Directed by Ben Young.
Starring Michael Peña, Lizzy Caplan, Mike Colter, Amelia Crouch and Erica Tremblay.
A father has a recurring dream of losing his family. His nightmare turns into reality when the planet is invaded by a force bent on destruction. Fighting for their lives, he comes to realise an unknown strength to keep them safe from harm.
Though it occasionally results in audiences being gifted an Annihilation-calibre product, the majority of studio genre films sold off to Netflix are done so with good reason; the original distributor gets to offload a certifiable box office bomb, while the streaming platform gets another star-filled addition to its platter that can’t be taken away by a rights-holder.
Despite the presence of talented, appealing thesps such as Michael Peña, Lizzy Caplan and Mike Colter, not to mention a script co-written by Arrival scribe Eric Heisserer, Extinction is more-or-less as bad as its cancelled theatrical release implies. A few mildly intriguing moments aside, this is a staggeringly dull, me-too alien invasion movie further plagued by indifferent performances and some highly questionable visual effects.
Spenser Cohen’s original script for this film landed on the 2013 Black List of best unproduced screenplays, and quickly courted the interest of director Joe Johnston (Captain America: The First Avenger) and James McAvoy. They came and went, however, and Ben Young (the terrific Hounds of Love) eventually wound up in the director’s chair, with Heisserer and Fringe writer Brad Kane coming aboard to “tune up” the script.
Whatever shape Cohen’s original work was in, it’s hard to fathom what damage must’ve been done to it before shooting started, because everything in this film, conceptually and thematically, feels miles away from a hot Black List project. The basic set-up follows Peter (Peña), his wife Alice (Caplan) and their two children (Amelia Crouch and Erica Tremblay, sister of Jacob) as they attempt to out-run a deadly alien force seemingly hell-bent on exterminating humanity.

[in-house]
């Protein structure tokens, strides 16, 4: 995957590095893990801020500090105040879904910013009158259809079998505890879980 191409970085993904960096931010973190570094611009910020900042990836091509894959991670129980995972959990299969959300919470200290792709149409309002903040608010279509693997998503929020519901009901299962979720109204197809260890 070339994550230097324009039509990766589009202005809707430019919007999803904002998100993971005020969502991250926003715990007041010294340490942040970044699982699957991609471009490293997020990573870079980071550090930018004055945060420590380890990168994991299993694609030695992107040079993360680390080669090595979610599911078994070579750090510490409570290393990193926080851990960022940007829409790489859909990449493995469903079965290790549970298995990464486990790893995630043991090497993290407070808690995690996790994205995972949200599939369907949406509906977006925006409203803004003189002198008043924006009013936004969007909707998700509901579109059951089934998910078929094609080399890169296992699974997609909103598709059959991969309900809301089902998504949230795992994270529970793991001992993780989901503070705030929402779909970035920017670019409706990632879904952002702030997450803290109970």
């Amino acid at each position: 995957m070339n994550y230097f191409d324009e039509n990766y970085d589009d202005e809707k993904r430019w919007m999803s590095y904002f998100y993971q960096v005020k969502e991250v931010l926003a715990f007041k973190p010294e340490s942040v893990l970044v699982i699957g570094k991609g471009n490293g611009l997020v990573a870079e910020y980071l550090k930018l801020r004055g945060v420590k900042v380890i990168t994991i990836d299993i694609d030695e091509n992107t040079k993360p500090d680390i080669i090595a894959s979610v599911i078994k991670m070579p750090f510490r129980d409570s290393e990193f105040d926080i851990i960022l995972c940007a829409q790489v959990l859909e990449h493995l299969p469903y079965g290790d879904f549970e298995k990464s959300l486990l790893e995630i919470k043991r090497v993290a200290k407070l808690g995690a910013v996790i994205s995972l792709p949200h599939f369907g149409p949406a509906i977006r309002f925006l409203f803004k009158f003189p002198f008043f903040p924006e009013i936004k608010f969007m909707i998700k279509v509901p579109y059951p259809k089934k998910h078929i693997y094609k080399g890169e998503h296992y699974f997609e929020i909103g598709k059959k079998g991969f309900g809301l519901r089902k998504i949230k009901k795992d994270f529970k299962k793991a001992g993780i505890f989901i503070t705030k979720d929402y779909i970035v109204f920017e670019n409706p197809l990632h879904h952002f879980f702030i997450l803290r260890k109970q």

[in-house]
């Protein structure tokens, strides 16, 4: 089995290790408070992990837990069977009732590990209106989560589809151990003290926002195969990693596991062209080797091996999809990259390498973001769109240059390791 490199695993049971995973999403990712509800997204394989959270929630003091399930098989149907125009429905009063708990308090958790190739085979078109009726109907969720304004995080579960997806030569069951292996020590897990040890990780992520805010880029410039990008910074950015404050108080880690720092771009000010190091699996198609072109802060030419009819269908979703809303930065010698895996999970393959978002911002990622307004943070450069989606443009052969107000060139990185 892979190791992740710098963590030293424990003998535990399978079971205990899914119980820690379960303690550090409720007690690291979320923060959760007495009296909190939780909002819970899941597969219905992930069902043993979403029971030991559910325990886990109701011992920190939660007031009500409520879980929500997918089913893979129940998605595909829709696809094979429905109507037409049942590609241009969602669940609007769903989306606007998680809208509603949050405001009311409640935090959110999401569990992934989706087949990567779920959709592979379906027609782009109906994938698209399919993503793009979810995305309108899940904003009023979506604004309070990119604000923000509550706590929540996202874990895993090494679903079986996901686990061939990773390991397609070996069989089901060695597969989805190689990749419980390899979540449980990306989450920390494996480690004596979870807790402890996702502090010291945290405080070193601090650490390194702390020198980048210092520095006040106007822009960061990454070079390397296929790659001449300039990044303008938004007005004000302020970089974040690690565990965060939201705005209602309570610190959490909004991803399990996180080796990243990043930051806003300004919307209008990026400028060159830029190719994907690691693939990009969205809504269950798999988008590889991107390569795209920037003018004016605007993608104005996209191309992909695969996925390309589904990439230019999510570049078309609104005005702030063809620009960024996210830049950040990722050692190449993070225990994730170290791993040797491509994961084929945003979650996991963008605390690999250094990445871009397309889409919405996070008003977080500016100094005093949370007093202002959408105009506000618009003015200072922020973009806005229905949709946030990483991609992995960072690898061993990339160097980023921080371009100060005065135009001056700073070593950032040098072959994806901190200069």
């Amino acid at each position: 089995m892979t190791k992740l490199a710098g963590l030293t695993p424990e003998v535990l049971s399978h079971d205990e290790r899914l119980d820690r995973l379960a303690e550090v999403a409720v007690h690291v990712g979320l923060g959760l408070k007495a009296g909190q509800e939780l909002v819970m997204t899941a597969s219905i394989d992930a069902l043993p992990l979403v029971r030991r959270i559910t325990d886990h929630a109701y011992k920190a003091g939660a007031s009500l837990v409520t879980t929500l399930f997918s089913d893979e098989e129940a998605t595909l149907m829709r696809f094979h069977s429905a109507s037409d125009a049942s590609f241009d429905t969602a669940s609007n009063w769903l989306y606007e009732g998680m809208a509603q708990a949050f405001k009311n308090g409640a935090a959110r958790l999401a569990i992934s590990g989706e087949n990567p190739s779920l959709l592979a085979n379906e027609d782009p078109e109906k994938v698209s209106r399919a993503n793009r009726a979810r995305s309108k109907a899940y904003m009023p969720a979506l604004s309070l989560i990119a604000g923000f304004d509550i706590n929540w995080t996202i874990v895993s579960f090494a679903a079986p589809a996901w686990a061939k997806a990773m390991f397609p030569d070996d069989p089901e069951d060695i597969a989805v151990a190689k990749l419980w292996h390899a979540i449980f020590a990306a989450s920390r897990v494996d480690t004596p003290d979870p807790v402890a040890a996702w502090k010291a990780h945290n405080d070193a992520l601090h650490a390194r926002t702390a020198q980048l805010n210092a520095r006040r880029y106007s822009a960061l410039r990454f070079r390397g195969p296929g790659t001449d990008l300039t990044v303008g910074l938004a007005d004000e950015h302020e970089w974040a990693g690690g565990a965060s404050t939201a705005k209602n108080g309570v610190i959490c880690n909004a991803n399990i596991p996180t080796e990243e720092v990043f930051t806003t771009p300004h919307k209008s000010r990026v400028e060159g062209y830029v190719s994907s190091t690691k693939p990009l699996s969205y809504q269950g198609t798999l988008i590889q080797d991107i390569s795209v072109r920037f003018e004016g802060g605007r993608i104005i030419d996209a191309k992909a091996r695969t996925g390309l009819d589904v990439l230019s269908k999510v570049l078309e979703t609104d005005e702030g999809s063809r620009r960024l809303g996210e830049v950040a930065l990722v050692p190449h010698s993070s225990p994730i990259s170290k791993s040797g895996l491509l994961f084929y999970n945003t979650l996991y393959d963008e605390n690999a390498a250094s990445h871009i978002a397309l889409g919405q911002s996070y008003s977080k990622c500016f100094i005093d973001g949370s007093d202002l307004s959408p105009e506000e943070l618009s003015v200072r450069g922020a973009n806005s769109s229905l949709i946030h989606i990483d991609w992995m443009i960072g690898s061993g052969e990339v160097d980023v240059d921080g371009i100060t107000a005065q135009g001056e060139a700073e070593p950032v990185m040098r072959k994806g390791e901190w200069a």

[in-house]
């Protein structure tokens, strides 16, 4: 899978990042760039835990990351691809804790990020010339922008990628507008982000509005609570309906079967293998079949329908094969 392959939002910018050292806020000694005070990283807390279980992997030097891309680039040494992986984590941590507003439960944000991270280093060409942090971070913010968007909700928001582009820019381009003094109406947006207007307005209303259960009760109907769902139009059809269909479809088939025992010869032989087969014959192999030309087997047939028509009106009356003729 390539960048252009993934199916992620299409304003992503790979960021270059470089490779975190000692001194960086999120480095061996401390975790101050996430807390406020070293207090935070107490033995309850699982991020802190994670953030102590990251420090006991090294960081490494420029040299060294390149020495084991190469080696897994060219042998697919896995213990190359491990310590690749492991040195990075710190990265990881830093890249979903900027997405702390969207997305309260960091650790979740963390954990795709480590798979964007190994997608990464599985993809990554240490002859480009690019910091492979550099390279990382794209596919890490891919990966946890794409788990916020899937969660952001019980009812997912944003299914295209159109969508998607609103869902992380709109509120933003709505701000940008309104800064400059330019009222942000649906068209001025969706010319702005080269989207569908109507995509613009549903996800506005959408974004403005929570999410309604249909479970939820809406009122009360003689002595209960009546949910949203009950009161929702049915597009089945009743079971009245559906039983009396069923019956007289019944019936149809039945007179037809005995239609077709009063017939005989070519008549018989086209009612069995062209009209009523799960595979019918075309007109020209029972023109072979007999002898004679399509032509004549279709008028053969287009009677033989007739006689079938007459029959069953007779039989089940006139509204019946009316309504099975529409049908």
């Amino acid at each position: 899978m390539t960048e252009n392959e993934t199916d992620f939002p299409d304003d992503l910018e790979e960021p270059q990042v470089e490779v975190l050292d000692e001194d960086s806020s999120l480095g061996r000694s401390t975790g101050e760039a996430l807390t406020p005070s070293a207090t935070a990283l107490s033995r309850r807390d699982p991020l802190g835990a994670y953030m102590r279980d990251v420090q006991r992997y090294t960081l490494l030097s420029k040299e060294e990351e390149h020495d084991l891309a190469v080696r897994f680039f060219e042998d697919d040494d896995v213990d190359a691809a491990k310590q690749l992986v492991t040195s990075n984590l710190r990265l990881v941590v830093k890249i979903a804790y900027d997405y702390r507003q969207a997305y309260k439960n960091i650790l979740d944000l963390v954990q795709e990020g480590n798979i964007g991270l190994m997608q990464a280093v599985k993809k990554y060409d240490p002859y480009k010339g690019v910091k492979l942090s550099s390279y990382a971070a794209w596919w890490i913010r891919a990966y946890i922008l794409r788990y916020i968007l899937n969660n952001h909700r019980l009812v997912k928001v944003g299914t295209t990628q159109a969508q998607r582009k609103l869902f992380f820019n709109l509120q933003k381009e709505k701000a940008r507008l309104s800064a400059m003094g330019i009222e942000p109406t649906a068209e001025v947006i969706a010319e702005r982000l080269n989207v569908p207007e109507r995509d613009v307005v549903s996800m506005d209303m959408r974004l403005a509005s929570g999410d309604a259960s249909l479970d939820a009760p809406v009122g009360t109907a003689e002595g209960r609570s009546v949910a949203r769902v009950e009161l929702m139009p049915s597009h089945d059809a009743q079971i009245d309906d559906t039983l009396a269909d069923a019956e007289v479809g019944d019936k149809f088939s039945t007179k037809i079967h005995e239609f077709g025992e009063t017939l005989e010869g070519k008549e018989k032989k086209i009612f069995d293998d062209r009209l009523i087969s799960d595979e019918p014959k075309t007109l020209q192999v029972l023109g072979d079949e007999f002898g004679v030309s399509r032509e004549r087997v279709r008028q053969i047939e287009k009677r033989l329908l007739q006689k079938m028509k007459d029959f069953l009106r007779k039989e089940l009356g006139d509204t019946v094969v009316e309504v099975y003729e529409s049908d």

What follows is an ungainly melange of confusing visions flashing before Peter’s eyes, generic set-pieces that feel cribbed from better movies (namely Spielberg’s War of the Worlds remake and Beyond Skyline), and comical alien creatures achieved through a fairly ropey combination of cheap suits and cheaper digital effects.
Extinction’s worst crime, ultimately, is that despite the fast-established mystery of Peter’s visions, this is an intensely boring film for the majority. Crusty family melodrama quickly dominates, with Peter’s bleating daughters either spending their screen time angry at their father’s unreliable nature or screeching about how scared they are.
Nobody could possibly blame kids for being afraid in a scenario such as this, but would it have killed the producers to cast actors not quite so squeaky-voiced and offensive to the ears? The film would be instantly improved without their presence, and while neither Peña nor Caplan is doing work here they should be proud of, at least their fairly non-fussed performances don’t grate and irritate.
Production-wise the thing is meanwhile all over the place; there are some agreeably symmetrical, almost Kubrick-lite visuals every so often, and some effective use of CGI built up on top of real-world locations. However, the budget could clearly only stretch so far, and much of the green-screen is flat-out wonky, while a not-terribly-ambitious visual effect in the final minute of the movie is so piss-poor it’s sure to inspire plenty of shocked laughter.
What just scarcely keeps things interesting, then, is the bevy of reveals and rug-pulls that basically comprise the second half of the movie. While a couple of them are mildly interesting, most of the twists bring at least some measure of contrivance with them, requiring the viewer to take some immodest logical leaps.
Though the knowledge that there are twists-a-plenty might convince you to see the film all the way to the end, is it really worth slogging through 95 minutes of overwrought, mediocre sci-fi bunkum for a few scattered morsels of kinda-intrigue?
Not entirely worthless but also living down to almost every expectation you probably have, Extinction strands a capable director and skilled cast in no man’s land with a wildly uneven script and a VFX budget clearly in need of a boost.
Flickering Myth Rating – Film: ★ ★ / Movie: ★ ★
Shaun Munro – Follow me on Twitter for more film rambling.